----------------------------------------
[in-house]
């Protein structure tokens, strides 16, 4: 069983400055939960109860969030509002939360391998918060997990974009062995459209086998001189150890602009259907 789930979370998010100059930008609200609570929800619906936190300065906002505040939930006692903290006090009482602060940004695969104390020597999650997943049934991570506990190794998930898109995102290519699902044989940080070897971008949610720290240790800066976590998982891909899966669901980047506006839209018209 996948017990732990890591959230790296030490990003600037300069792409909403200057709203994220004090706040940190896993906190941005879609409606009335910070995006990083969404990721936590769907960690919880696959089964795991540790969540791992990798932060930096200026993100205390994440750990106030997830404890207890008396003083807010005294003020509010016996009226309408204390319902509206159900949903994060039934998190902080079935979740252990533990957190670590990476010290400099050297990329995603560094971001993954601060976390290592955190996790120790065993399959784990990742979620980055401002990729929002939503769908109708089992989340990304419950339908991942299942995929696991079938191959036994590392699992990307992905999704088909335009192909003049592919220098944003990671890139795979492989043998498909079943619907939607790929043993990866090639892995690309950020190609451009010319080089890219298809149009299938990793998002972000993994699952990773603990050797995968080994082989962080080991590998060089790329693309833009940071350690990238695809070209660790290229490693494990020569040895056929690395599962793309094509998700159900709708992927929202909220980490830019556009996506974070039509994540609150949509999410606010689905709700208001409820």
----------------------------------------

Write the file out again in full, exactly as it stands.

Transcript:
[in-house]
């Protein structure tokens, strides 16, 4: 069983400055939960109860969030509002939360391998918060997990974009062995459209086998001189150890602009259907 789930979370998010100059930008609200609570929800619906936190300065906002505040939930006692903290006090009482602060940004695969104390020597999650997943049934991570506990190794998930898109995102290519699902044989940080070897971008949610720290240790800066976590998982891909899966669901980047506006839209018209 996948017990732990890591959230790296030490990003600037300069792409909403200057709203994220004090706040940190896993906190941005879609409606009335910070995006990083969404990721936590769907960690919880696959089964795991540790969540791992990798932060930096200026993100205390994440750990106030997830404890207890008396003083807010005294003020509010016996009226309408204390319902509206159900949903994060039934998190902080079935979740252990533990957190670590990476010290400099050297990329995603560094971001993954601060976390290592955190996790120790065993399959784990990742979620980055401002990729929002939503769908109708089992989340990304419950339908991942299942995929696991079938191959036994590392699992990307992905999704088909335009192909003049592919220098944003990671890139795979492989043998498909079943619907939607790929043993990866090639892995690309950020190609451009010319080089890219298809149009299938990793998002972000993994699952990773603990050797995968080994082989962080080991590998060089790329693309833009940071350690990238695809070209660790290229490693494990020569040895056929690395599962793309094509998700159900709708992927929202909220980490830019556009996506974070039509994540609150949509999410606010689905709700208001409820």